'Israeli, Arab media rallied round the flag during Gaza campaign'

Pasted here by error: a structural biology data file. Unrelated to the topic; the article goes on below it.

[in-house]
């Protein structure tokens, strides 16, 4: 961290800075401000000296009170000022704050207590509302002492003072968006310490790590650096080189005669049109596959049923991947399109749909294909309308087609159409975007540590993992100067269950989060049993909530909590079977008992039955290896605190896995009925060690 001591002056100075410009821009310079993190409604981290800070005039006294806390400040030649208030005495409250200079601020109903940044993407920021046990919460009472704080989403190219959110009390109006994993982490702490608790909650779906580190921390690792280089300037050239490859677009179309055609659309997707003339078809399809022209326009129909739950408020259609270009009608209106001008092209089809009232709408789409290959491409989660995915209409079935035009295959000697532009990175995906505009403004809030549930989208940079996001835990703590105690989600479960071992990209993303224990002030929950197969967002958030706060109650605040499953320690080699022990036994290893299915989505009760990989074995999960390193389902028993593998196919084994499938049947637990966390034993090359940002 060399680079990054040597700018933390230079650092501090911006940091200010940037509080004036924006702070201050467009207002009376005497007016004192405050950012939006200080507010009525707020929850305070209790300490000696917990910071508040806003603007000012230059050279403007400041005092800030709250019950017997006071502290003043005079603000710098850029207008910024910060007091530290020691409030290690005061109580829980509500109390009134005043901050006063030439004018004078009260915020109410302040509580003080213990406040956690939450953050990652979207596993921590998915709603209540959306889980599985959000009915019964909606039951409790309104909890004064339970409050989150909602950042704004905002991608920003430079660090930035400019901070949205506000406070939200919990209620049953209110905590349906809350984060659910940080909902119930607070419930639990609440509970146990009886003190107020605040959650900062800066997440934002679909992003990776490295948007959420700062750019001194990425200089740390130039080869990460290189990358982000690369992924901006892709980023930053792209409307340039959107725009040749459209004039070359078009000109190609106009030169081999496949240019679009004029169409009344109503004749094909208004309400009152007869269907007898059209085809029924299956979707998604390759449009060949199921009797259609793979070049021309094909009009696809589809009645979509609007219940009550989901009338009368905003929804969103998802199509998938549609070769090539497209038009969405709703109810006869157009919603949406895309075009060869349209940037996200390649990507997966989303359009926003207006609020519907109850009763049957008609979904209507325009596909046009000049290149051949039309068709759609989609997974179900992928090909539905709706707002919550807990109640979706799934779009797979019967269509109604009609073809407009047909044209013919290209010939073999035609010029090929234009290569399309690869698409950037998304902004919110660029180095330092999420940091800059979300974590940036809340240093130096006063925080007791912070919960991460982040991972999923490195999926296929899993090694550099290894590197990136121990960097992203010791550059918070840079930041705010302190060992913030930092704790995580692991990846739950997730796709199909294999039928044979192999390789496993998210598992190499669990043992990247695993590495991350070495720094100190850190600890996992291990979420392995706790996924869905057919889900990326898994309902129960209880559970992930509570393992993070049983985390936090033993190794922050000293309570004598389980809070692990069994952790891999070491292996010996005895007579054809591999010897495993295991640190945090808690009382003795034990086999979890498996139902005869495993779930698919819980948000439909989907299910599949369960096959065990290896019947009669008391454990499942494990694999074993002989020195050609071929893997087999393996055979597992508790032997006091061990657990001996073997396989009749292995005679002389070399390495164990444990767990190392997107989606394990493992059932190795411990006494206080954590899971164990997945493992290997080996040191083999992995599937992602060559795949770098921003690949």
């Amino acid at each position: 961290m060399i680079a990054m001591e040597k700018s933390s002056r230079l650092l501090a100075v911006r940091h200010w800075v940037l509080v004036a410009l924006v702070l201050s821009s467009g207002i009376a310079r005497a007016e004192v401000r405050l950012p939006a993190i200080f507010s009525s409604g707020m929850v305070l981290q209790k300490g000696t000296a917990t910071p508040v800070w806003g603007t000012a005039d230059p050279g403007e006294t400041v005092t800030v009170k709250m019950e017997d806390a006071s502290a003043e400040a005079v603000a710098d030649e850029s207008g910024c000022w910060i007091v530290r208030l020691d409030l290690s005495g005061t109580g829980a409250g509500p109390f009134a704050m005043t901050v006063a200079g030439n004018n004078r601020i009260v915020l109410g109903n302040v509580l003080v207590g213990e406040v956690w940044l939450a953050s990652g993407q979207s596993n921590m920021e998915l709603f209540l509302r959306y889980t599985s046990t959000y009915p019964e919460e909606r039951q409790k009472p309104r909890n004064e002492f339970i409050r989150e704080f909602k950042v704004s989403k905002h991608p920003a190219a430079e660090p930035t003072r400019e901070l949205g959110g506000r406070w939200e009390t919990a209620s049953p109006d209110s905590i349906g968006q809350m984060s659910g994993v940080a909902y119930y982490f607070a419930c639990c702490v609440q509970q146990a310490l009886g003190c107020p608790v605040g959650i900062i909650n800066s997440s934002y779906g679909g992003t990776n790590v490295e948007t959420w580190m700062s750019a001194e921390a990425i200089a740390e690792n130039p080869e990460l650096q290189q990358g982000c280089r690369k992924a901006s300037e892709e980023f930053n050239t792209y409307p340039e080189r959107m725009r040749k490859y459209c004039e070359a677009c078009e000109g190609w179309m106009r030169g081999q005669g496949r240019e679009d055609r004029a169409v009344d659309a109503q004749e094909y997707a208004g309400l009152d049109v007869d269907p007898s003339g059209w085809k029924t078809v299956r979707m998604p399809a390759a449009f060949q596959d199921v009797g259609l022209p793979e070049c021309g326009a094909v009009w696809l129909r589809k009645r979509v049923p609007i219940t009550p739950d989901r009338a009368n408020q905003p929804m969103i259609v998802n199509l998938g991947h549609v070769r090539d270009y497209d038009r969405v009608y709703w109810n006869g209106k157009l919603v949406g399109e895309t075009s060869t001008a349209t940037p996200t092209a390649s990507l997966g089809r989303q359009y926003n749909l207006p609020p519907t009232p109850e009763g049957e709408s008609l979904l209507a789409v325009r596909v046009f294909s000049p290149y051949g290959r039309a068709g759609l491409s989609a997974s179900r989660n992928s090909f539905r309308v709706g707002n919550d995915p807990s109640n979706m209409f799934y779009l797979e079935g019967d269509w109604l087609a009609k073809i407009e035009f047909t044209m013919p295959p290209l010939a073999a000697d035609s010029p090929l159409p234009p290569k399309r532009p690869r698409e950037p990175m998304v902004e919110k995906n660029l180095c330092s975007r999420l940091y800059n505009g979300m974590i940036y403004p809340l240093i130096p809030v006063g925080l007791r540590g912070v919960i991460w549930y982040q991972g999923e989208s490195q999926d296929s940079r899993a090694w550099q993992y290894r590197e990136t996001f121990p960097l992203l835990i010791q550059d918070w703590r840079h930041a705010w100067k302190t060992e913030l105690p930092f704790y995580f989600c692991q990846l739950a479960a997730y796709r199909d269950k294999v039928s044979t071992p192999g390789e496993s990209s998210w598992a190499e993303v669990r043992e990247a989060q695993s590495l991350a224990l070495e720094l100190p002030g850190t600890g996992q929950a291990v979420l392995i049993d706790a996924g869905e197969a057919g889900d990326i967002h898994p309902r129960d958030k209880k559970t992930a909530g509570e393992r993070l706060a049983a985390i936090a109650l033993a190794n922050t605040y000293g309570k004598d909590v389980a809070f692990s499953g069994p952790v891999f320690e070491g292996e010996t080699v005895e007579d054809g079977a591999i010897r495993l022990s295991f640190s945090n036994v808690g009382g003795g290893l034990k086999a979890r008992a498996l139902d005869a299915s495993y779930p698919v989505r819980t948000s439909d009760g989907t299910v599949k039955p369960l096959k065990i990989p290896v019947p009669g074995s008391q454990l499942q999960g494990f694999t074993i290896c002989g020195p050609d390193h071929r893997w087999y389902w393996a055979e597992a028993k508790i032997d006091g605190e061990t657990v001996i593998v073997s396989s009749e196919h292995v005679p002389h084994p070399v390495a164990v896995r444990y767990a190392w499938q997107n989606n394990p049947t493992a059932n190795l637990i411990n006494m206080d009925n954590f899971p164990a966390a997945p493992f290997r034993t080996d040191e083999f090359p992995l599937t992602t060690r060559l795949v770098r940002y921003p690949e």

Both Israeli and Arab media rallied around the flag during the Gaza operation, panelists told the audience during an Israel-Palestine Center for Research and Information (IPCRI) event on Wednesday. Keshev Executive Director Yizhar Be'er presented an analysis of the Israeli press over the three-week conflict. Keshev and its Palestinian partner analyze the Israeli and Palestinian media. "In times of crisis or war, the immediate reflex of the Israeli media is to rally around the flag. They provided full justification for the military operation and full support for decision-makers," Be'er told the audience at the Ambassador Hotel in Jerusalem. Be'er compared the coverage this time to that of the Second Lebanon War. Both times, he said, Israeli media highlighted the suffering of Israelis and downplayed the suffering of Palestinians. On the slightly more positive side, Be'er said, this time there was ample mention of diplomatic options. "Right from the very beginning, there was a comprehensive and deep discussion of windows of opportunity for getting out from under the fighting," he said. As opposed to the last war, however, this time there was only one source of information - the IDF Spokesman, which prevented independent verification, Be'er said. Be'er used the examples of the "Grad truck" and the UNWRA school to demonstrate his point. In both cases, the media practically blindly reported what they were given from the IDF Spokesman without attempting to verify it themselves. Only Ha'aretz followed up on the Grad truck and talked to the owner, who said he was not carrying a Grad but empty oxygen tanks to be used for scrap metal, he said. The Hebrew dailies also declined to cover the follow-up to the events at the UNRWA school, Be'er said. Despite subsequent probes by the UN and the IDF, which found that there had been no gunmen within the school compound hit by an IDF tank shell that killed up to 40 civilians, the major Hebrew dailies didn't cover the probes in their news pages. The major dailies also splashed big pictures of IDF troops or Israeli casualties on their front covers, but never put any pictures of Palestinian civilian casualties on the front page, he found. Mohammed Daraghmeh, who covers the PA for the Associated Press out of Ramallah, discussed the major sources of news for Palestinians. Daraghmeh noted that this was the first war in which the Palestinians themselves were not in consensus. While protesting Israeli actions, the Palestinians were split on whether to blame Israel or Hamas for starting the war. "Some said it was Hamas who had brought on the war by taking Gaza hostage," he said. "Seventy-five percent of Palestinians watch Al Jazeera, then Al Arabiya [Arab satellite news channels], and very few watch or believe local Palestinian media," he said. He said Al Jazeera's on-scene coverage was graphic but accurate. They became "controversial" by choosing which commentators to interview. "All of the commentators and politicians which were interviewed were biased towards Hamas," he said. Al Arabiya, at least, included the Fatah point of view, he said. Aryeh Green of Media Central brought an interesting parallel to a war in the Congo which occurred during the same late December-early January weeks. Despite the killing of roughly the same number of civilians, the international media scarcely covered the Congo, choosing instead to focus on Gaza. "There were 200 to one articles about Hamas as opposed to the Lord's Resistance Army," a terrorist group determined to create a Christian theocracy in the Congo, Green noted. "There were 400 to one articles covering Gaza than covering the Congo, and 800 to one covering the UNRWA school bombing as opposed to an incident in Doruma in the Congo where the LRA hacked to death 100 civilians hiding in a church," he said. The Jerusalem Report's Editor-in-Chief Eetta Prince-Gibson called for journalists to adopt professional positions whether in peacetime or war. "We have failed," she said of journalists altogether, as each reporter pushes their own agenda rather than striving for objectivity and balance. Journalists need to be critiqued by their opposite number in Israel or the Palestinian Authority, she argued, to help them realize where they have strayed. "We are confusing dismissal with disagreeing. You can disagree with me, but don't dismiss that side of the story just because you don't agree with it," she concluded.